If you’re a fan of Scott Porter, you know he’s played a lot of nice guys. There was the affable former quarterback Jason Street on Friday Night Lights, the sweet Detective Carol Corbett on Lucifer, and the dreamy lawyer George Tucker on Hart of Dixie. Of course, there have been some exceptions — like that time he had a bit part as Hugh Grant’s band member turned nemesis in Music and Lyrics — but currently, Porter is back to his nice-guy roots as the charming mayor Paul Randolph in Ginny & Georgia, Netflix’s dramedy about a mother-daughter duo trying to escape their dark pasts and make a life for themselves in a small New England town. But is Paul really just another nice guy, or is there something more sinister to the man engaged to Georgia Miller?
The short answer, according to Porter, is yes. “I don’t know that there’s a dark side to Paul, and I don’t know that I want to see it,” he says. Paul isn’t devious; he’s smart and ambitious, and if his murderous fiancée is willing to break the law to help him out, he’s not going to object, as long as he doesn’t know the specifics. “He understands that she will color outside the lines when he can’t,” he explains. “I think there’s an unspoken agreement where he’s saying, ‘Look, you might get a little dirty, and I will protect you.’”
It’s not surprising that Porter wants Paul to be a nice guy. As anyone listening to his FNL rewatch podcast, “It’s Not Only Football” — which is part episode deep dive, part Porter wrangling his co-hosts, Zach Gilford and Mae Whitman — can tell you, he does genuinely seem like a nice guy himself. In fact, the first thing he does when signing onto our video interview, after making a self-deprecating joke about his very tall hair, is ask about my holiday. (It was very relaxing, thanks for asking.) His time off has been spent in full dad mode — Porter and his wife, Kelsey Mayfield Porter, have two children, McCoy, 7, and Clover Ash, 5. “I’m building Legos or we’re playing air hockey,” he tells the Cut. “That’s the fun stuff.” But now, the self-described “big kid” is taking time out of his holiday break to chat with the Cut about the second season of Ginny & Georgia, Friday Night Lights nostalgia, his sneakerhead roots, and what it’s like being the king of comfort television.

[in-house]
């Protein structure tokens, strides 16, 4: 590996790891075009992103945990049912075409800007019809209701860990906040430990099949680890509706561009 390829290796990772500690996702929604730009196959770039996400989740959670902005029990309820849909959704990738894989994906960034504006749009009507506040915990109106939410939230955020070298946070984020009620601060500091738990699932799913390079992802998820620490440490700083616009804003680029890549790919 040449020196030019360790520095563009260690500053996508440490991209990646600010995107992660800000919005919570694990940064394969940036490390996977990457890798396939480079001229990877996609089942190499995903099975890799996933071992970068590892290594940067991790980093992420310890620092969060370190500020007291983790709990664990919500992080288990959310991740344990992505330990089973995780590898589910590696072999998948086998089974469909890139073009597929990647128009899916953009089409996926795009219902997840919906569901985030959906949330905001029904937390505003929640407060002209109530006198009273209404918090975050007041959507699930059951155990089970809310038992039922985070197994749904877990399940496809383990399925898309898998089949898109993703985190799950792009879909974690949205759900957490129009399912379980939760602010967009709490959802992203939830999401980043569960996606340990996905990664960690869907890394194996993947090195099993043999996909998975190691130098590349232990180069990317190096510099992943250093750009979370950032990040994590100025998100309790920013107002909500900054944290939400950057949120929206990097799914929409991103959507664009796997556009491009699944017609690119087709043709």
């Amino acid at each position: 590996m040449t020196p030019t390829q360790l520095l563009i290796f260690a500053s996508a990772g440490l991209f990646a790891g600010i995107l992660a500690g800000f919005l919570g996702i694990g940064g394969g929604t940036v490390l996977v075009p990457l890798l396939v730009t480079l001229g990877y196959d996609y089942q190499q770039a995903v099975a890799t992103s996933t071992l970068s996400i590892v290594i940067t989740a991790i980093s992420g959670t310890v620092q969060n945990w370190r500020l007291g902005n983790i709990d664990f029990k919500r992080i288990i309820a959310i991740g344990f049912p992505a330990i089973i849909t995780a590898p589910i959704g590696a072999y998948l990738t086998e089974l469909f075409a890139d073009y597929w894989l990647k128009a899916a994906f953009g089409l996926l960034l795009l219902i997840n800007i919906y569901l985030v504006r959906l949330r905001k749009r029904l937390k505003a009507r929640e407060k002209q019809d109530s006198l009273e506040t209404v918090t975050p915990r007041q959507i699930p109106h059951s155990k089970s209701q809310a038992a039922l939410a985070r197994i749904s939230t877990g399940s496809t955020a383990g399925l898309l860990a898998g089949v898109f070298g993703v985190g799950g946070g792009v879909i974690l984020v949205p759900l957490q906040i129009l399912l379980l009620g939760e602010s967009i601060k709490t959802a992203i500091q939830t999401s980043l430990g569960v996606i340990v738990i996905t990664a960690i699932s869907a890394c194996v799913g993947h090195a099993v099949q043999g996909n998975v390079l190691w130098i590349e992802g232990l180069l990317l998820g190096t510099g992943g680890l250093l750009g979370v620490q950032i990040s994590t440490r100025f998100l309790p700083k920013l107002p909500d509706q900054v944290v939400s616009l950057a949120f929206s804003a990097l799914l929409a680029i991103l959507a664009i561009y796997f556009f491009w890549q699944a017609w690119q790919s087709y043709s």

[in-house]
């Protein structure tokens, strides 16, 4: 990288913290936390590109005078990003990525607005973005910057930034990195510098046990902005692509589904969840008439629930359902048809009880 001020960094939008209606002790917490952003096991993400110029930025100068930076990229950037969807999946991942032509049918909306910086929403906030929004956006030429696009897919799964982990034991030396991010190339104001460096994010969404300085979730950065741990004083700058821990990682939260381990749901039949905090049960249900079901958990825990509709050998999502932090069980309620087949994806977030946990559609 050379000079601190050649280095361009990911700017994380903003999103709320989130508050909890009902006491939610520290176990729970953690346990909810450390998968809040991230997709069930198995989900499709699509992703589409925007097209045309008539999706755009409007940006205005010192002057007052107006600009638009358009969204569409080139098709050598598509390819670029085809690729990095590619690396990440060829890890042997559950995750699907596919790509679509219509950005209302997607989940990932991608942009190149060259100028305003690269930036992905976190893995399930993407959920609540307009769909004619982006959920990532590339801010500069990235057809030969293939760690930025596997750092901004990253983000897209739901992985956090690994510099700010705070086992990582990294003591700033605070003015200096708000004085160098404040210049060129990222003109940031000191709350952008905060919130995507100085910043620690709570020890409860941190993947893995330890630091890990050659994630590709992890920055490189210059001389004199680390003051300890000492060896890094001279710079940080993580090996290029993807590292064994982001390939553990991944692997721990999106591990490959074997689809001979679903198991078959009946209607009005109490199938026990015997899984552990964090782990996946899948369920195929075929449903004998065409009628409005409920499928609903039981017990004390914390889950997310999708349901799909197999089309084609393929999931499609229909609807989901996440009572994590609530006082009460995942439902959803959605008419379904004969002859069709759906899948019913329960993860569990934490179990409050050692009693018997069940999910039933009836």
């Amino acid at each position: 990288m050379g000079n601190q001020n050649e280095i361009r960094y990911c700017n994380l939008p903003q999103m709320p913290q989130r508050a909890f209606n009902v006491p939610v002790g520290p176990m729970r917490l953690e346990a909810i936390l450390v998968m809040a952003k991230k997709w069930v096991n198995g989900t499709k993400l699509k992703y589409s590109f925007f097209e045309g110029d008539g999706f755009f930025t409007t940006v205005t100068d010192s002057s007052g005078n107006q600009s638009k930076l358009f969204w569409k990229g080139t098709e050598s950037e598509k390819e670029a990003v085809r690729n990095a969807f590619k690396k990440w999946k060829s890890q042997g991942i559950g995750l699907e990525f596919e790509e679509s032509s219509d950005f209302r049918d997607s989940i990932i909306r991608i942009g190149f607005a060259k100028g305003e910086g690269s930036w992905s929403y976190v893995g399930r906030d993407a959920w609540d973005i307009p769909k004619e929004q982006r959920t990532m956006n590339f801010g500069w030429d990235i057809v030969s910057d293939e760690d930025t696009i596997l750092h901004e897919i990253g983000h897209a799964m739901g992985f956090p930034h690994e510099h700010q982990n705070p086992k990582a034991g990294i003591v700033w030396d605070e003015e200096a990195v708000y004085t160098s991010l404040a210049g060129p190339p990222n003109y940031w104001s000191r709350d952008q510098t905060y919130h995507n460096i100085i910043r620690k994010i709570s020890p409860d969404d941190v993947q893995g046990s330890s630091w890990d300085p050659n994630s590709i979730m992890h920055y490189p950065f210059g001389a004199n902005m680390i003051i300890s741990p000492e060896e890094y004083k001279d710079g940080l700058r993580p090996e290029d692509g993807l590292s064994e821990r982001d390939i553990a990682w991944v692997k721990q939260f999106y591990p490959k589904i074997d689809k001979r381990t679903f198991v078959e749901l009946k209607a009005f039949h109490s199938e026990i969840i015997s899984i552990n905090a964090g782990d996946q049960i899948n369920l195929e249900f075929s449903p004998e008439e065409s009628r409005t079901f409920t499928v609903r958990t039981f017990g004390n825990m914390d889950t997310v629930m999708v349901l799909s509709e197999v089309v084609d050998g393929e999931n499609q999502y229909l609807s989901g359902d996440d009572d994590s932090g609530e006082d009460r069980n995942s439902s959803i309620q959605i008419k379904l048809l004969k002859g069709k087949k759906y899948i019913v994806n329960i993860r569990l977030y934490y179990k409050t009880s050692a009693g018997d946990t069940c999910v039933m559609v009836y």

You’re known for your work on Friday Night Lights, Hart of Dixie, and Ginny & Georgia. What’s it like being the king of comfort television?
You know, comfort television comes in all forms for many different people. For some it’s genre television; for some it’s the spookiest, scariest, most horror of shows. But for a lot of people, I think what comfort television boils down to is community. And I’ve been very lucky to be a part of three shows that have a very strong sense of community.
Friday Night Lights is high drama, and the romantic comedy aspect of Dixie is a complete 180 from that. Ginny & Georgia has so many characters doing so many questionable things that you would think it may turn people off from it, but you start rooting for these characters. The other thing that makes Ginny & Georgia a comfort show is how many people are represented through the characters on the show. And in the midst of the pandemic, when people were just looking for someone like them, or someone that they felt in step with on television, you could come to Ginny & Georgia and find any number of those people.